Geodata storage evaluation


#22

the article mentionned in the issue:
Switching user database on a running system - labs.spotify.com


(Jon Richter) #23

Please be aware CartoDB is a web mapping platform that uses PostgreSQL with the PostGIS extension. It is nowhere near being a database itself.


(Michael Maier) #24

I would oppose that strongly. We are not in the situation that Spotify is with 75M users, especially users that are extremely sensitive to outages (as they are paying for the service). OSM has 2.3 M users, and its DB configuration is very similar to Spotify’s: 1 write-DB, many read-DBs. If there is an outage in the write-DB, then you can’t edit, that’s true. But all other services remain unaffected. That’s a problem that is just soo far away in the future (to guarantee 100% edit-availability), that in our situation with very limited funds, I would not care about in the moment.


(Josef Kreitmayer) #25

So basically CartoDB is an application, that integrates with PostgreSQL as database?

In very easy terms, that would mean CartoDB = (building on) PostgreSQL or would there also be other PostgreSQL uses, that would not integrate CartoDB?


@almereyda,
what do you think about the PostgreSQL write/read setup?


personally from an absolute non-technician standpoint, I share:


(Michael Maier) #26

At first, as much as I appreciate your insights, it would have been very helpful if you would have been attending the meeting, especially as you signed up in the framadata. /rant off.

If we have to implement them ourselves, then I agree. If a solution provides it out-of-the-box, we can take it now.

could you specify this in detail?

Good point - I will add it to the requirement criteria matrix.

+1 for step-by-step.


Thanks for the reminder, I’ve documented it in this thread.


I’ve started the requirement matrix here in this ethercalc (Just accept the expired certificate).


2016 02 08—21 | Hackathon | Witzenhausen
(Michael Maier) #27

Most high-end FOSS GIS-solutions build upon postgres/postgis, e.g. also the OpenStreetMap stack (the so-called “rails port” I would suggest as POI DB) uses postgis both for the main DB as well as for the rendering servers.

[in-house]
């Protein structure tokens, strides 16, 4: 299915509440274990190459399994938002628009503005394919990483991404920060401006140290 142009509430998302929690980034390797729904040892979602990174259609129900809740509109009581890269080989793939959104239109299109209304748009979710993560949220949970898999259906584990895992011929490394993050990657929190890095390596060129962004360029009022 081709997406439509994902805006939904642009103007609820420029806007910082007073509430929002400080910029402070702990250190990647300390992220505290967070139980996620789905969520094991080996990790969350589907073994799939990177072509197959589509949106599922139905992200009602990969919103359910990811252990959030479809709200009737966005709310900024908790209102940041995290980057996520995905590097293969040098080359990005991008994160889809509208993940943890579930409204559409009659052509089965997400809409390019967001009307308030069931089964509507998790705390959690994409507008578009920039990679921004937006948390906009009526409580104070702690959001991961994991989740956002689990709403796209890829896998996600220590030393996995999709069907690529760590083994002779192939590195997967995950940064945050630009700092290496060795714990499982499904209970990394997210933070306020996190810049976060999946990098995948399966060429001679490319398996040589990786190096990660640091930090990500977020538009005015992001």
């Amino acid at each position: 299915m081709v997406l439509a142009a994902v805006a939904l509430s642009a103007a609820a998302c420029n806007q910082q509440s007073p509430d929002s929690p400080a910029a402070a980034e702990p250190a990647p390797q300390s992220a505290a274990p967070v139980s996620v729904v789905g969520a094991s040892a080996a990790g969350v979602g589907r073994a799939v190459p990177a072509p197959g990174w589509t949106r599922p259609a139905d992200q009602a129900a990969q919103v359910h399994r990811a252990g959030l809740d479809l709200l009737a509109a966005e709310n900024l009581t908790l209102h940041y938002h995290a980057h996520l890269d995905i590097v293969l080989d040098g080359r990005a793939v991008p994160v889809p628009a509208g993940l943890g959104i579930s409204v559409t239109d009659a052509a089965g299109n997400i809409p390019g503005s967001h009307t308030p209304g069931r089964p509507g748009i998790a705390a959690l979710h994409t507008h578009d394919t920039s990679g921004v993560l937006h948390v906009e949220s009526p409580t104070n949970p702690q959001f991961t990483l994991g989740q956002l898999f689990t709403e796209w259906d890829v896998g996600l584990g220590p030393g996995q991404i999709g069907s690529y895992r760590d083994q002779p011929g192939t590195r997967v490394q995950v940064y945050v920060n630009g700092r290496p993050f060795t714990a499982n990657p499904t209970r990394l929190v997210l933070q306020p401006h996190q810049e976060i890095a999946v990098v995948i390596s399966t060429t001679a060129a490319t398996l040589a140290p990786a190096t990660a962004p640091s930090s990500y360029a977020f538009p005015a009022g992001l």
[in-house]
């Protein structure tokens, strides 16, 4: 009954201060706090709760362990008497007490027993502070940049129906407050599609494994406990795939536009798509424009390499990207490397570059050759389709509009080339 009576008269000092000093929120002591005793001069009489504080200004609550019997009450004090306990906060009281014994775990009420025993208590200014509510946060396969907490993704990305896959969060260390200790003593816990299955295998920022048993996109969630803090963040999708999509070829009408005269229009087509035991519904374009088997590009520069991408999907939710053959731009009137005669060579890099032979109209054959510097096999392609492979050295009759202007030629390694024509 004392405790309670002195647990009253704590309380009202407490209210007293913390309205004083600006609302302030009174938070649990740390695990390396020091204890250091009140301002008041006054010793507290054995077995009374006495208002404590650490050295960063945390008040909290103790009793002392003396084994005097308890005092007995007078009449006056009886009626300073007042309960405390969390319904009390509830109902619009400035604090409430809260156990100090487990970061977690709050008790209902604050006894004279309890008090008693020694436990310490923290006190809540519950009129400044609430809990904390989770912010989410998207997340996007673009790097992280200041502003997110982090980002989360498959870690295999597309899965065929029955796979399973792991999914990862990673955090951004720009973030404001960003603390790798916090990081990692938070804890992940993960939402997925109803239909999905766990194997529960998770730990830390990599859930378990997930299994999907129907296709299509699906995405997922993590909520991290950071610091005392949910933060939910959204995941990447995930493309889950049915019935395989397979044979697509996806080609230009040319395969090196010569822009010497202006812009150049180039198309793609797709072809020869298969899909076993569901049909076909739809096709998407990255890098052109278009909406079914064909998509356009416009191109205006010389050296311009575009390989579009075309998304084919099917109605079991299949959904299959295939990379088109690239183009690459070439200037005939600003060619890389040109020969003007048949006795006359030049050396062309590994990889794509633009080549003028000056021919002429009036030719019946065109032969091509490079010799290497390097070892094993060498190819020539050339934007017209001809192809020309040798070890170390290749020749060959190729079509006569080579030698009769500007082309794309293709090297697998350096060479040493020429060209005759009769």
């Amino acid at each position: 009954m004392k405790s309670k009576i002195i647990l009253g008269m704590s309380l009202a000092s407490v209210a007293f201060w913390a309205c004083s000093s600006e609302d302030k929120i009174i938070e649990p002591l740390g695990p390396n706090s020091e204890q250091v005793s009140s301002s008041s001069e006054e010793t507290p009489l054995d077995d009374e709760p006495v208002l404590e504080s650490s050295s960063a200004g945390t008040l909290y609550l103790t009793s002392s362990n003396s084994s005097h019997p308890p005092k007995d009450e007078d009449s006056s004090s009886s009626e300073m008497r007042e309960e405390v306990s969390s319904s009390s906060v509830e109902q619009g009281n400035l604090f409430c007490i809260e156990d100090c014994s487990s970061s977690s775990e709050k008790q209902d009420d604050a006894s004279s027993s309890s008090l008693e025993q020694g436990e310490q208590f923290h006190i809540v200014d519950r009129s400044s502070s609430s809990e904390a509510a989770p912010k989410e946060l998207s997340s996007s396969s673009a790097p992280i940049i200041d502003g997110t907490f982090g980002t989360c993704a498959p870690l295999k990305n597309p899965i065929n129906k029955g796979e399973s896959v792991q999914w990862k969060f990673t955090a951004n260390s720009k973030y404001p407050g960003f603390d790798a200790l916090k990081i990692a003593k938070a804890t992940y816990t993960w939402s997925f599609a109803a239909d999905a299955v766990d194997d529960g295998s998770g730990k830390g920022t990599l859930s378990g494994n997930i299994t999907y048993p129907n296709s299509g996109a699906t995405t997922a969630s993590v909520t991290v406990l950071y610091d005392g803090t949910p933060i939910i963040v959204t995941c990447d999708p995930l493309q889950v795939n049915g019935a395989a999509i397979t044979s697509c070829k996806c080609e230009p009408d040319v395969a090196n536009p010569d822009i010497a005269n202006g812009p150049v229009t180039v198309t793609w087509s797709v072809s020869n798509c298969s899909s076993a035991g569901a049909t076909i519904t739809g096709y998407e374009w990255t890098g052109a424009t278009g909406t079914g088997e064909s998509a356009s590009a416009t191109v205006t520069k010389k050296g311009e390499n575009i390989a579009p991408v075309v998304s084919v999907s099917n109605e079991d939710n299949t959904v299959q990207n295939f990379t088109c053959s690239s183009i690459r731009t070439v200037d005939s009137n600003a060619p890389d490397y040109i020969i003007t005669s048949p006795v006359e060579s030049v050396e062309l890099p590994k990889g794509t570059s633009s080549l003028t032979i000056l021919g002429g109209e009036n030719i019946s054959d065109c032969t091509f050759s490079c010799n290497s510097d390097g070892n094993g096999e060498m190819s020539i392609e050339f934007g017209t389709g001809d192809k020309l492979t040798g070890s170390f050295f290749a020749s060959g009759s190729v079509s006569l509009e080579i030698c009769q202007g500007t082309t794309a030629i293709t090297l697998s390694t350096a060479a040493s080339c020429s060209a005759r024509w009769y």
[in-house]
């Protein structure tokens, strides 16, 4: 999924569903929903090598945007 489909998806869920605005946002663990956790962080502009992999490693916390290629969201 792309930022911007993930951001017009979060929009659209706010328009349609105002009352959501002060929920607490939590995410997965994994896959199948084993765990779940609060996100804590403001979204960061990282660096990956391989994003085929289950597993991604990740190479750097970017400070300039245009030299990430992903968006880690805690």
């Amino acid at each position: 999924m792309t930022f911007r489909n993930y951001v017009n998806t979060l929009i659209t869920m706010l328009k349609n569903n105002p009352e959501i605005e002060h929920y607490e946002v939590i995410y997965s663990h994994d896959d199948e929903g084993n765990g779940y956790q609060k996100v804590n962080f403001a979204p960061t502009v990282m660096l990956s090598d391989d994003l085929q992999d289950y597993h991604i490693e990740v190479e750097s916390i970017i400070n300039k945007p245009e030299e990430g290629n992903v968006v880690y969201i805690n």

(Matt Wallis) #28

I was one of those people, but I am uneasy about the value (and the interpretation here) of my contribution, because I do not understand properly the use to which this database will be put. I seem to have entered the discussion at a point where all that needs to be done is to refine the implementation details, and where the “higher” level questions about use cases and //why// we are doing what we are doing have already been answered.

For example, in this thread (or links from it), I have found the following:

@species in https://tree.taiga.io/project/transformap/us/71

“Scales for at least 100 million POIs”

This sounds like a big centralized database. I may be wrong.

@gandhiano in https://tree.taiga.io/project/transformap/task/206:

“For me having a decision on the geodatabase to use is necessary until the next hackathon begins on Feb 8th. It is a precondition for allowing a fruitful work with maxlath and to allow us to move forward in shaping and implementing the TM stack.”

The two comments above cannot both be describing the same instance of a geodatabase, as the first requires a decision by Feb 8th.

In the absence of proper understanding, I have come up with some hypotheses:

  • Guess 1: Perhaps my lack of understanding is down to the fact that I am quite new here. If I keep digging through discourse/taiga/mediawiki/1Xmmm/github issues, then I will find the answers.

  • Guess 2: There are two paths being followed: The first is the long term view as expressed by @almereyda. The second is to extend the OSM demo further, partly to work around the limitations of OSM. If this guess is correct, then it would be really useful to be explicit about which path is being followed when the two paths cause conflicting conclusions.

  • Guess 3: We need to get experience of geodatabases in order to realize our long term goals, so let’s start playing with them now in order to get that experience. This will eventually feed back into the long-term vision.

Are any/all of the guesses right?